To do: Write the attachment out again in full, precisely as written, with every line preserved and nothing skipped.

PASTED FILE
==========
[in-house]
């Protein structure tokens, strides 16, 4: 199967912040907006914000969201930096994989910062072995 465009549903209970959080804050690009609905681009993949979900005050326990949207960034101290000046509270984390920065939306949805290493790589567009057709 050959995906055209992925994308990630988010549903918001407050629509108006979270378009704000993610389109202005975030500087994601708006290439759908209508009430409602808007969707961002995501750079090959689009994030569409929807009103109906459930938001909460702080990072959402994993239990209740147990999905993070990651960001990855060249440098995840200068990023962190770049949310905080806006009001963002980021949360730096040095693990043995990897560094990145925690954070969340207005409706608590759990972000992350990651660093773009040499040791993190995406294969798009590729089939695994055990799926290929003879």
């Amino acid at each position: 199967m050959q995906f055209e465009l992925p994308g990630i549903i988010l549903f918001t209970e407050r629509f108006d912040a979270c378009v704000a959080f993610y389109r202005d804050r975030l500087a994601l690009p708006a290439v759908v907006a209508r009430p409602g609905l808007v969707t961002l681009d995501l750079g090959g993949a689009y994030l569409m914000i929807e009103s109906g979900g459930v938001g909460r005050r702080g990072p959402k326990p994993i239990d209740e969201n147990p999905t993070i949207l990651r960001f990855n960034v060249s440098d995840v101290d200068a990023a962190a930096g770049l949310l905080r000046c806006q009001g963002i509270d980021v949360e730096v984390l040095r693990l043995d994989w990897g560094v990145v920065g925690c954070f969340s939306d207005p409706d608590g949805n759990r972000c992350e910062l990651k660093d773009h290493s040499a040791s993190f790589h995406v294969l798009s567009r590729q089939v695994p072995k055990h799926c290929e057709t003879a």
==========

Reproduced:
[in-house]
């Protein structure tokens, strides 16, 4: 199967912040907006914000969201930096994989910062072995 465009549903209970959080804050690009609905681009993949979900005050326990949207960034101290000046509270984390920065939306949805290493790589567009057709 050959995906055209992925994308990630988010549903918001407050629509108006979270378009704000993610389109202005975030500087994601708006290439759908209508009430409602808007969707961002995501750079090959689009994030569409929807009103109906459930938001909460702080990072959402994993239990209740147990999905993070990651960001990855060249440098995840200068990023962190770049949310905080806006009001963002980021949360730096040095693990043995990897560094990145925690954070969340207005409706608590759990972000992350990651660093773009040499040791993190995406294969798009590729089939695994055990799926290929003879």
């Amino acid at each position: 199967m050959q995906f055209e465009l992925p994308g990630i549903i988010l549903f918001t209970e407050r629509f108006d912040a979270c378009v704000a959080f993610y389109r202005d804050r975030l500087a994601l690009p708006a290439v759908v907006a209508r009430p409602g609905l808007v969707t961002l681009d995501l750079g090959g993949a689009y994030l569409m914000i929807e009103s109906g979900g459930v938001g909460r005050r702080g990072p959402k326990p994993i239990d209740e969201n147990p999905t993070i949207l990651r960001f990855n960034v060249s440098d995840v101290d200068a990023a962190a930096g770049l949310l905080r000046c806006q009001g963002i509270d980021v949360e730096v984390l040095r693990l043995d994989w990897g560094v990145v920065g925690c954070f969340s939306d207005p409706d608590g949805n759990r972000c992350e910062l990651k660093d773009h290493s040499a040791s993190f790589h995406v294969l798009s567009r590729q089939v695994p072995k055990h799926c290929e057709t003879a």